While voters in neighboring Fairfax County have complained of hours-long waits to vote early, in Loudoun, waits of more than a few minutes are uncommon. This is despite tens of thousands of Loudouners already turning out to vote, according to Deputy Registrar Richard Keech.
Altogether as of Tuesday, about 63,000 people have voted early in person, and another 53,000 by mail, Keech said. Close to 4,000 of those voted just on Tuesday, Oct. 27, and he said the pace of voting is likely to pick up in the final few days of early voting, which closes Saturday.
Loudouners have requested about 80,000 mailed ballots, and, as of Tuesday, about 20,000 have yet to be returned, Keech said.
Election officials are planning for enormous turnout. Keech said where previous elections have seen 75 to 77% turnout, they are planning on 85% turnout this year—about 240,000 people voting in Loudoun. But they estimate more than half of those, about 150,000, will have already cast their ballot when Election Day arrives—making the biggest turnout in history look like a slow local election on Tuesday.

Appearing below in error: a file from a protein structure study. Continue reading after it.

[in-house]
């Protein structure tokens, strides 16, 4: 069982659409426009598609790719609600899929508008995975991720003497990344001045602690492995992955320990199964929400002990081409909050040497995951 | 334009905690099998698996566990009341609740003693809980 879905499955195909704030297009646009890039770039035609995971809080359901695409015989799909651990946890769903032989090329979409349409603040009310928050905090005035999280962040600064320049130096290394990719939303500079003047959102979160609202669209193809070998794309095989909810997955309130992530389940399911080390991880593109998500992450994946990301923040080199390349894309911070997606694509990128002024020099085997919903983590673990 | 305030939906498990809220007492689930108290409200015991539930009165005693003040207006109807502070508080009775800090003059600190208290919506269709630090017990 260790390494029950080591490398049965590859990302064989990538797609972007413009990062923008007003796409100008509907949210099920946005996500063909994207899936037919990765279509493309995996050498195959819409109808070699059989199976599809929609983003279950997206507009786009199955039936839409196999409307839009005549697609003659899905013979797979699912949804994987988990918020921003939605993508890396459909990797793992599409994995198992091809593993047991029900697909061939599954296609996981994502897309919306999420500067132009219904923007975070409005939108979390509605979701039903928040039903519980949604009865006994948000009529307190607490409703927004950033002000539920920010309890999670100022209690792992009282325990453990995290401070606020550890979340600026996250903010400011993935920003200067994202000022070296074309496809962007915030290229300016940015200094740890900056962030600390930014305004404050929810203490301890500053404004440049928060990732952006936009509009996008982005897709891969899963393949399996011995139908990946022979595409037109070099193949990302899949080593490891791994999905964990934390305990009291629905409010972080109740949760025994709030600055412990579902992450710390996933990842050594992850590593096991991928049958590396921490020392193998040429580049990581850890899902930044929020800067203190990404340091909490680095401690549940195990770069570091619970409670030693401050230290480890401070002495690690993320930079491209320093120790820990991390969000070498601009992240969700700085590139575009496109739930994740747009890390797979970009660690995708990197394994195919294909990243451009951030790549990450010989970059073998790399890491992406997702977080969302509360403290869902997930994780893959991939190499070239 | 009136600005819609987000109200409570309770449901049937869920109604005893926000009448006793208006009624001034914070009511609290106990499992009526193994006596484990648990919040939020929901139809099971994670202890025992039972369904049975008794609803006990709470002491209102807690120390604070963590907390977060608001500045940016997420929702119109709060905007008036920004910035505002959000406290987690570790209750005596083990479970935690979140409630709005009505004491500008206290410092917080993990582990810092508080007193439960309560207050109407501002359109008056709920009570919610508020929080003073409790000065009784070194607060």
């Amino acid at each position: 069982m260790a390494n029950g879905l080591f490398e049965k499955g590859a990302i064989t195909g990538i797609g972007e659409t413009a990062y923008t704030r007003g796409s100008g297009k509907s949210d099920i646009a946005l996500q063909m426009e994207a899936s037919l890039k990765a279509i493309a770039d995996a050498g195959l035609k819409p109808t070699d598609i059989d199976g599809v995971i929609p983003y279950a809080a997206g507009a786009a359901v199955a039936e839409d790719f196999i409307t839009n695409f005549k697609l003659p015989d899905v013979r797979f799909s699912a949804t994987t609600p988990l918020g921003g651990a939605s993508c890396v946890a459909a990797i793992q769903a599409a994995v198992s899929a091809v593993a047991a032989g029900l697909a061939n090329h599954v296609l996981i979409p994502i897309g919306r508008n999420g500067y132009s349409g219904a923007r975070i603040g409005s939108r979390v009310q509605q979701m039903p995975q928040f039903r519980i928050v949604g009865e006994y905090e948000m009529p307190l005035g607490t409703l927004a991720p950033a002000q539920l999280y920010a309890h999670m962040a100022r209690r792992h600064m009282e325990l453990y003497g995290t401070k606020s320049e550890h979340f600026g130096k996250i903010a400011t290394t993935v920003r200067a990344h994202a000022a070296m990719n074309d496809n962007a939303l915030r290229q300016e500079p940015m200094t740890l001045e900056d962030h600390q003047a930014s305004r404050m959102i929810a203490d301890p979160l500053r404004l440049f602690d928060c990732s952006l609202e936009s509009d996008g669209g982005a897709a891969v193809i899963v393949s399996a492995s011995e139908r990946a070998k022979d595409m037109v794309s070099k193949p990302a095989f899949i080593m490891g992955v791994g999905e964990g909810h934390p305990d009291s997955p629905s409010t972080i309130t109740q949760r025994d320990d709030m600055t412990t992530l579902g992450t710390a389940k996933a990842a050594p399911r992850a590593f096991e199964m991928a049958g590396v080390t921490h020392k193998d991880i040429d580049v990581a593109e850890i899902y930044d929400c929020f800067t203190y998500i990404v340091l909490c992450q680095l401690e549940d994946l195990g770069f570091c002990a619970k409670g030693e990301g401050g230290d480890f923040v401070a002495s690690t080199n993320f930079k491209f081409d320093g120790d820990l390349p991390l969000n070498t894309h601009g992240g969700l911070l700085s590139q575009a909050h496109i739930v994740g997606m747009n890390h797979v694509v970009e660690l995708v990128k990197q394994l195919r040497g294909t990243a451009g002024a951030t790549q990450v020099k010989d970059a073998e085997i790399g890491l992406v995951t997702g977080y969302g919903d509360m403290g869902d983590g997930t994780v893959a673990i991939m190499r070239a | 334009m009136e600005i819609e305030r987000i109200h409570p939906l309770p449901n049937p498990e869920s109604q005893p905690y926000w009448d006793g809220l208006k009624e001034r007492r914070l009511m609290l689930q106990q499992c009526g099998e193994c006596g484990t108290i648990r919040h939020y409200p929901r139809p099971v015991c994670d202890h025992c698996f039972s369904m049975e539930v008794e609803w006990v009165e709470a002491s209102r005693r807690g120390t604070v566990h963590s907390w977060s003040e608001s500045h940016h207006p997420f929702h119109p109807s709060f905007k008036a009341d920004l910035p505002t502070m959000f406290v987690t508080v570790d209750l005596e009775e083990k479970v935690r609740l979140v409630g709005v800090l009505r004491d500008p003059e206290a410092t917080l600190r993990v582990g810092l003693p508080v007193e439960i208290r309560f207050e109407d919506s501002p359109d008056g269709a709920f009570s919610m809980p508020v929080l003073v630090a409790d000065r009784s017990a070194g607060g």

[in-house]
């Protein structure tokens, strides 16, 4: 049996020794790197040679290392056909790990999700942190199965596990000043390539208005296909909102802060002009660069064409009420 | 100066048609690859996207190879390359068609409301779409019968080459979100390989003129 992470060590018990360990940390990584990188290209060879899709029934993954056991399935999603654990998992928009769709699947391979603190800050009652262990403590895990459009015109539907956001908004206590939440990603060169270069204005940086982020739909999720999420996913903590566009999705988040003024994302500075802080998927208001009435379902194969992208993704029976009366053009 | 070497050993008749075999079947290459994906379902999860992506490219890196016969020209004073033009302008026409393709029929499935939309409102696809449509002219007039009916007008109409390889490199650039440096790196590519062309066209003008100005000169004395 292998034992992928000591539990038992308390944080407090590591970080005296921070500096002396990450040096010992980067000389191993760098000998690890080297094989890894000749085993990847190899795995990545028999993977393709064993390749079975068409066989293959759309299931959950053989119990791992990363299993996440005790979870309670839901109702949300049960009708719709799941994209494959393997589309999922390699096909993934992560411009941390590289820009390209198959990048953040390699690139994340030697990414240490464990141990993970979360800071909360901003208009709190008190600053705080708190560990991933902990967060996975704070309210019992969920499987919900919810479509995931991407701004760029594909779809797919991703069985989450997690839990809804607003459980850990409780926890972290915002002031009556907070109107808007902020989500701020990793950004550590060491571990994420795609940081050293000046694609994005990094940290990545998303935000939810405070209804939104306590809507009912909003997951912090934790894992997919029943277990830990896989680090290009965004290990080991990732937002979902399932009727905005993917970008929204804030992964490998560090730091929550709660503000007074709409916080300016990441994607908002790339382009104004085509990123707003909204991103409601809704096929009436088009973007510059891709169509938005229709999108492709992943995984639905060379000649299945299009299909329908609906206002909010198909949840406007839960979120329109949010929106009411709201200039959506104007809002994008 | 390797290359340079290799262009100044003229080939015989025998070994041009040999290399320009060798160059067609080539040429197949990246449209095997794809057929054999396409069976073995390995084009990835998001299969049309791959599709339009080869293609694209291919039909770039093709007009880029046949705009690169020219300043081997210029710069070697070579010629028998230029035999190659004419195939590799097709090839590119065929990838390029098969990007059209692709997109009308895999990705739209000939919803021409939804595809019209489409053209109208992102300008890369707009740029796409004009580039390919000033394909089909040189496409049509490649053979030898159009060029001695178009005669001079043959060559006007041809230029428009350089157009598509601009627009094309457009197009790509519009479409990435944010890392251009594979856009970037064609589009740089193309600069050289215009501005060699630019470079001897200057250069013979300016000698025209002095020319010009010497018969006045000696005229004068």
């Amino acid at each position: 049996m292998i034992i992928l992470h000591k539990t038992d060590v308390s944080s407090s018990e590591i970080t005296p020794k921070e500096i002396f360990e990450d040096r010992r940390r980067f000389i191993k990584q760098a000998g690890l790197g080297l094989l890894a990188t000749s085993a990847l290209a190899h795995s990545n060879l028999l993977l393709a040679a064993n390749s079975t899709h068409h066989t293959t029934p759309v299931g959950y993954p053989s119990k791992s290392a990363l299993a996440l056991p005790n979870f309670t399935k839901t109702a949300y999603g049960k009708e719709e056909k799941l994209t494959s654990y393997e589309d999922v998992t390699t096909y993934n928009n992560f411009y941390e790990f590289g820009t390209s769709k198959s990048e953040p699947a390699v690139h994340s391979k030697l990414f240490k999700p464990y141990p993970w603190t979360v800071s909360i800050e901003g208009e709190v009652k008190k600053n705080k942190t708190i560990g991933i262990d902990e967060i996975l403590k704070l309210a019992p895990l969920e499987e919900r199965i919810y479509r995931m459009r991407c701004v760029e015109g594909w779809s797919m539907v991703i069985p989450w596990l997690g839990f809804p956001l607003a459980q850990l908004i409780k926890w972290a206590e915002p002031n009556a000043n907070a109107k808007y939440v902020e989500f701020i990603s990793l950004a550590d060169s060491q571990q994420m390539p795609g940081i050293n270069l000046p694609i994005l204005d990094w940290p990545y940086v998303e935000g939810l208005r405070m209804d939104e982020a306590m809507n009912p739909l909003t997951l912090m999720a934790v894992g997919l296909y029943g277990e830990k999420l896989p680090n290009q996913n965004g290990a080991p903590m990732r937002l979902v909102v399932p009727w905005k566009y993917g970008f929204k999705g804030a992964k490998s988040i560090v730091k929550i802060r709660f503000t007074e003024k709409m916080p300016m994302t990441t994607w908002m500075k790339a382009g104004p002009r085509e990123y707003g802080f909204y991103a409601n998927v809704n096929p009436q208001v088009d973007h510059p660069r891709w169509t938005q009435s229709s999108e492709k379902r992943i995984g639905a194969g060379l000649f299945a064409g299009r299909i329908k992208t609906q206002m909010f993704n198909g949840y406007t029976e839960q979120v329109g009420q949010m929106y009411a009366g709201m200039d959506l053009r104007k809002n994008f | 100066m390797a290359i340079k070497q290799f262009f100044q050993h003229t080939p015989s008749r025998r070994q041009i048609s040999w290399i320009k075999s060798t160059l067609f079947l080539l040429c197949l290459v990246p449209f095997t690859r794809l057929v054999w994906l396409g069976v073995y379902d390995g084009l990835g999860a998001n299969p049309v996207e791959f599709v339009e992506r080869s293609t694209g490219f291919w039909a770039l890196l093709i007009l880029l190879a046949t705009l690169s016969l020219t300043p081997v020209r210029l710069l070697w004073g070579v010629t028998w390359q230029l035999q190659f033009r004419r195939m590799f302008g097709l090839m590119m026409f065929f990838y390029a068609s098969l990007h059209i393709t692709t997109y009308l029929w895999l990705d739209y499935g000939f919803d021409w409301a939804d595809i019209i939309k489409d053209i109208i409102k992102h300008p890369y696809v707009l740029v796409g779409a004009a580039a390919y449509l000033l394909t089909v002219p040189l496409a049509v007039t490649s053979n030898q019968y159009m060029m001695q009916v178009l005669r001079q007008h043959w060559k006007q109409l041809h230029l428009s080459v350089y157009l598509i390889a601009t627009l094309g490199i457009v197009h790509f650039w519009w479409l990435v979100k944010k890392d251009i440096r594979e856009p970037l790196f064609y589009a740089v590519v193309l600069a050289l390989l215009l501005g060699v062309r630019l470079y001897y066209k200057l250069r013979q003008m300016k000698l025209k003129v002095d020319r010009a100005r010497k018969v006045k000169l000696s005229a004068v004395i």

“I’m telling our chiefs when we do training that my best guess is that Tuesday should be somewhat like a slow local election, to be honest,” Keech said. “Because we should be looking at about 32 to 33% of the voters appearing on Tuesday, and I think our last local Board of Supervisors election was 42%, so it would be a relatively slow day.”
That’s good news, in a time when being in a crowd can mean putting lives at risk—and there, too, polling places are prepared.
“We are encouraging people to wear the face mask or face covering, as in Loudoun County it is required that you have it on to enter a government building, and we will have provisions in place for thosepeople that aren’t wearing one to vote outdoors,” said Registrar Judy Brown. Social distancing rules also apply inside, including to political party-appointed poll watchers.